And the Hate Goes On …

enhanced-buzz-wide-28244-1347483313-2It’s hard to be quiet after you turn on the news and listen to some of the surreal reactions to the terrorist attacks in Paris and Lebanon. For starters, members of the very same political party that once used the word treason to describe any one who disagreed with George Bush’s invasion of Iraq,  on the grounds that they were criticizing U.S. foreign policy at a crucial time, have now doubled down on criticizing the current president to the point of making his job unduly difficult. And they are doing this primarily to advance their own political careers. Hypocrisy only begins to describe the situation.

But what they are saying is even more disturbing.

Governors of some 30 states have now said they will not accept new refugees. Tennessee House GOP Caucus Chairman Glen Casada believes the time has come for the National Guard to round up any Syrian refugees who have recently settled in his state and to stop any additional ones from entering. His words: We need to activate the Tennessee National Guard and stop them from coming in to the state by whatever means we can.”

Roanoke Mayor David Bowers cited the use of internment camps for Japanese-Americans during World War II to justify suspending the relocation of Syrian refugees to his city in Virginia and requested that all Roanoke Valley agencies stop Syrian refugee assistance. His words: I’m reminded that President Franklin D. Roosevelt felt compelled to sequester Japanese foreign nationals after the bombing of Pearl Harbor, and it appears that the threat of harm to America from Isis now is just as real and serious as that from our enemies then.

Let’s take a breath and look at the facts.

growing bolder 5Syrian and Iraqi refugees are already the most heavily vetted category of people to enter the U.S. Their screening already includes background checks by the FBI and DHS, and seven other federal agencies. Furthermore, the U.S. has taken in only about 2,200 Syrian refugees out of the more than 4 million fleeing the war-torn nation. In the Middle East, America’s ally Turkey has done three orders of magnitude better, taking in more than 2 million of its neighbors. Tiny Lebanon is trying to absorb more than 1 million Syrians, and Jordan has more than 650,000. And by the way, only 30 of those Syrian refugees settled in the nervous state of Tennessee.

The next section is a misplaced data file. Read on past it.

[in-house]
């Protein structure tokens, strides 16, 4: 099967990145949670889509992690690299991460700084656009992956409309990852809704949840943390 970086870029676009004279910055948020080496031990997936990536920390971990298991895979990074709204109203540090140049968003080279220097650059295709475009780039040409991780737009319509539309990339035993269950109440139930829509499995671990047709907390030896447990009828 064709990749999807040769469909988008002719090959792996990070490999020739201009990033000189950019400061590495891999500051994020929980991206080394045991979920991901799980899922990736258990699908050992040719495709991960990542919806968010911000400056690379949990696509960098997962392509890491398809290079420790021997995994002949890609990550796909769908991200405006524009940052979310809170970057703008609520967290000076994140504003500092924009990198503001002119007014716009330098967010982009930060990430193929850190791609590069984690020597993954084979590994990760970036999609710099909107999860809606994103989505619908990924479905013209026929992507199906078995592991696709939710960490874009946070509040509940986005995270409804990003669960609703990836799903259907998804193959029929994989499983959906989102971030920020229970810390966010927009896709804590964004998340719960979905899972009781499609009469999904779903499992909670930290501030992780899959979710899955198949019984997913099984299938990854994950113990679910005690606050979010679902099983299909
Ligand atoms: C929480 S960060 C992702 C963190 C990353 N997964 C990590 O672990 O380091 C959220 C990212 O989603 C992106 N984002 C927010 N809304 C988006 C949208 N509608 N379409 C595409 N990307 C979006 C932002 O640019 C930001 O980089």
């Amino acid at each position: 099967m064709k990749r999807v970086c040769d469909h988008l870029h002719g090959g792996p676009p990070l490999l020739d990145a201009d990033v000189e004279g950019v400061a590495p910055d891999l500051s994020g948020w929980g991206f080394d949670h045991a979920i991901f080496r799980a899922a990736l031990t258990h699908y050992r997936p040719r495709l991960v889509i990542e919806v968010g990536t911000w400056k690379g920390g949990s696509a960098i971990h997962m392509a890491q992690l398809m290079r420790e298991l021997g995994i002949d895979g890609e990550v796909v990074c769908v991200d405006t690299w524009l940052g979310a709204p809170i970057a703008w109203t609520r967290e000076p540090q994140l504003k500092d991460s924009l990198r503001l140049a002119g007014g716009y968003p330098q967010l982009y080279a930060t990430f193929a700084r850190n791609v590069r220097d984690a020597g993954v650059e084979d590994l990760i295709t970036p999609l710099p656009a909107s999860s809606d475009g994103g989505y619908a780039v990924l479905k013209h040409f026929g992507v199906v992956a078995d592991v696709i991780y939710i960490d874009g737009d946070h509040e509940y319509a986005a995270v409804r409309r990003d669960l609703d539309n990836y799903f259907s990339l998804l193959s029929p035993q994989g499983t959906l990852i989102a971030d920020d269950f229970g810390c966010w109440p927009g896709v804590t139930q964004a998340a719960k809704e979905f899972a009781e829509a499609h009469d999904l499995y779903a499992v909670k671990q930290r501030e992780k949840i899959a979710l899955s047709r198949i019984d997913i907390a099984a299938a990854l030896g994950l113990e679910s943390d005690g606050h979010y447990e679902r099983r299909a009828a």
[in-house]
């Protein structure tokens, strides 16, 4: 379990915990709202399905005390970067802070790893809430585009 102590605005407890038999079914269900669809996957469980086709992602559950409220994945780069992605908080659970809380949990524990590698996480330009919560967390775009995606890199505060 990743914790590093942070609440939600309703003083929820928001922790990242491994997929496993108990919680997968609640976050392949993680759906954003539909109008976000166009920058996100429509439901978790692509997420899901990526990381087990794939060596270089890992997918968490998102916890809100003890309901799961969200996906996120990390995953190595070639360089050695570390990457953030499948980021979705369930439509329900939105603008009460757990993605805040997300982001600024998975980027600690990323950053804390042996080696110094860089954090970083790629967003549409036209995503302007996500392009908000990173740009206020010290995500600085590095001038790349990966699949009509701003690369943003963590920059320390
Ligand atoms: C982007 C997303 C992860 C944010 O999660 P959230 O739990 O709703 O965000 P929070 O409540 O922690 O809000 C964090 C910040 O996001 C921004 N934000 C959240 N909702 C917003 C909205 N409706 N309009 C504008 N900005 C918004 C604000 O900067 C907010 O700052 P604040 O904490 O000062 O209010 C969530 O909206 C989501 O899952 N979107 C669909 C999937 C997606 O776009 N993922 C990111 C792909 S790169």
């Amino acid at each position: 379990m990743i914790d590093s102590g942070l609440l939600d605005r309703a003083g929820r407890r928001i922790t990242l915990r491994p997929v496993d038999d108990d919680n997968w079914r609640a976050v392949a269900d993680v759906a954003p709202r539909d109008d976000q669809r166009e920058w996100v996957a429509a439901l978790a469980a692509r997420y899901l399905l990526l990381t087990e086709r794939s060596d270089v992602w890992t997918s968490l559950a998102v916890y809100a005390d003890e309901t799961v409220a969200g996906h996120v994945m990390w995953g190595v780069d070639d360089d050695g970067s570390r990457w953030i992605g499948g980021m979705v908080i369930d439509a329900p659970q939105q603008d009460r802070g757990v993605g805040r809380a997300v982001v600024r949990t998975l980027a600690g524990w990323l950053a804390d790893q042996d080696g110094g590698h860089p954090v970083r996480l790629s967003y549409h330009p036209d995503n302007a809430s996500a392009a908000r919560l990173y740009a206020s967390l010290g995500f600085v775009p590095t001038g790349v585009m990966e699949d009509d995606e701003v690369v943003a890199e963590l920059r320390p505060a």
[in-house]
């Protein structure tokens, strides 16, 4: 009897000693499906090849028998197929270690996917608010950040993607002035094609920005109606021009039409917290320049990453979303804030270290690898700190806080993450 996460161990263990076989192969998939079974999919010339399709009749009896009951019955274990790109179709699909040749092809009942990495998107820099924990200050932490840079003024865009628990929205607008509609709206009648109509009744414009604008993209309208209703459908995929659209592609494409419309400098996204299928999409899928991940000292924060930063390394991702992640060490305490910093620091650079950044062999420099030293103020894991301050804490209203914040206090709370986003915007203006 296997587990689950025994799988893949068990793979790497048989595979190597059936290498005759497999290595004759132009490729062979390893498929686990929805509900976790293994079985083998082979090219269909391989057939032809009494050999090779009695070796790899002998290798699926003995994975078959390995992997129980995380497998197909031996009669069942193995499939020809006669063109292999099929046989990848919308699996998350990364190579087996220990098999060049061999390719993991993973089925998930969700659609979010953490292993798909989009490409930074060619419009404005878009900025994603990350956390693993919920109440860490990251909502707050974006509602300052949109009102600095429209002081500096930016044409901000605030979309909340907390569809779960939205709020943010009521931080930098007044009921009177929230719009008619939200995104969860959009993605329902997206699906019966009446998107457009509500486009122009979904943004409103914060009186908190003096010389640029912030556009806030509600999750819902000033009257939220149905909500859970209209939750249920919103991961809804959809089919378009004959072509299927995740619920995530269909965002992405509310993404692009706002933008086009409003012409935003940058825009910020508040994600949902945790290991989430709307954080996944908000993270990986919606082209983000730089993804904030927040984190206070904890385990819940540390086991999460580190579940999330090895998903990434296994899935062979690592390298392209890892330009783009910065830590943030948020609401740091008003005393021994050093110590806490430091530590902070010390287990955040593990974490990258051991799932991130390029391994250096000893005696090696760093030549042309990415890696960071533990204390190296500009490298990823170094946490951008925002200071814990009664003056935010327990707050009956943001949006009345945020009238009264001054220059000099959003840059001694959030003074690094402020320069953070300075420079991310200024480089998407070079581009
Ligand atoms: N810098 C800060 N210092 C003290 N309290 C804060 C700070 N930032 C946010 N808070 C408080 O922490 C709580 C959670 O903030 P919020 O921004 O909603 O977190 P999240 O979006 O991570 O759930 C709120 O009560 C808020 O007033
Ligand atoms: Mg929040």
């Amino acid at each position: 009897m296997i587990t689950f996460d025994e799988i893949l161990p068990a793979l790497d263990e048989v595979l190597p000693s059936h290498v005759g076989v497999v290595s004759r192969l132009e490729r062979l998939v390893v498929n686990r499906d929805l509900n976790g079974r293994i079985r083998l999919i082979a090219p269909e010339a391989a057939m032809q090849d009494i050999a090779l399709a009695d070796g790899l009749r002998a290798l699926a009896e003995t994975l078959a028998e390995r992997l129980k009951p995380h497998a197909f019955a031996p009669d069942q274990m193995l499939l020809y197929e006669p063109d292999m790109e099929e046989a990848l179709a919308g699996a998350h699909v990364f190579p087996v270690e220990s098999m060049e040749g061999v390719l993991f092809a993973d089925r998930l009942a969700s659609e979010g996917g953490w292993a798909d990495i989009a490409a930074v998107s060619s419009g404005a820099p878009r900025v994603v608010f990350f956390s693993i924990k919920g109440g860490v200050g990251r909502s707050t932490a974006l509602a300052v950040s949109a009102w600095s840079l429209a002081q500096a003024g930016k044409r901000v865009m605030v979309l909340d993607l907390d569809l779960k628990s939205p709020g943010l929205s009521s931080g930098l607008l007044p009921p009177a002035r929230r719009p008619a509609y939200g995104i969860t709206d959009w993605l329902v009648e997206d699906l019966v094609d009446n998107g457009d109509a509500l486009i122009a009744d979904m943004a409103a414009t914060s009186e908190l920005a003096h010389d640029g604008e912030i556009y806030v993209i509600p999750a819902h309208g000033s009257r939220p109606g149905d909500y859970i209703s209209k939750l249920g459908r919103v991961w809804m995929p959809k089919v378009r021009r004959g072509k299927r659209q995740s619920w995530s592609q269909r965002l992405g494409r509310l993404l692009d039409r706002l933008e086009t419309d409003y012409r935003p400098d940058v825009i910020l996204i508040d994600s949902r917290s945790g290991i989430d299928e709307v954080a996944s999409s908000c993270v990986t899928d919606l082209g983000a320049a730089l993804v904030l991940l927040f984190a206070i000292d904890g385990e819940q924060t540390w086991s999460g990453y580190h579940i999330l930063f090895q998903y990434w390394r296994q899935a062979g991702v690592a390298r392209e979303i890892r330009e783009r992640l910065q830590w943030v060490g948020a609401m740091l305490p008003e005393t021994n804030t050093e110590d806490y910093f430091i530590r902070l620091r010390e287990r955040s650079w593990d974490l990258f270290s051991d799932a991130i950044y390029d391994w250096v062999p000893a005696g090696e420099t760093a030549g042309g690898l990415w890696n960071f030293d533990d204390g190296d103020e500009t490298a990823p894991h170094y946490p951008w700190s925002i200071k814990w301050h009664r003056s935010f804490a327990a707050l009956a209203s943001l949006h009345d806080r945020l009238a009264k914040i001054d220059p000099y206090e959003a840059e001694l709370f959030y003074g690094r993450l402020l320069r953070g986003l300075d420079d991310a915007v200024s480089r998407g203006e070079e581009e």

President Obama has called for us to take in at least 10,000 more refugees over the next fiscal year, compared to Germany’s 800,000, and brave France’s commitment to accept another 30,000 even after the attacks. An embarrassingly wide array of our politicians are throwing public tantrums about allowing even this small amount of highly vetted and desperate people to come into our allegedly welcoming and compassionate country.

Do the American’s saying these things listen to themselves? Do they not realize that they sound like the villains in a barely believable movie?

My novel z2 contains a lot of information about the history of immigration law in the United States but no one story moved me as much as this:

In 1939, the United States denied entry to twenty-thousand Jewish children fleeing Nazi Germany, even though families had already been found here to care for each and every child. The reason for denying these children asylum? Admitting them would have forced us to exceed our set total quota for immigrants for that year, and the rationale in Congress, where the granting of the exception was refused, was that we couldn’t just go around bending the rules every time it was convenient.

walk talk 1Let’s stop this nonsense now. History does not have to repeat itself.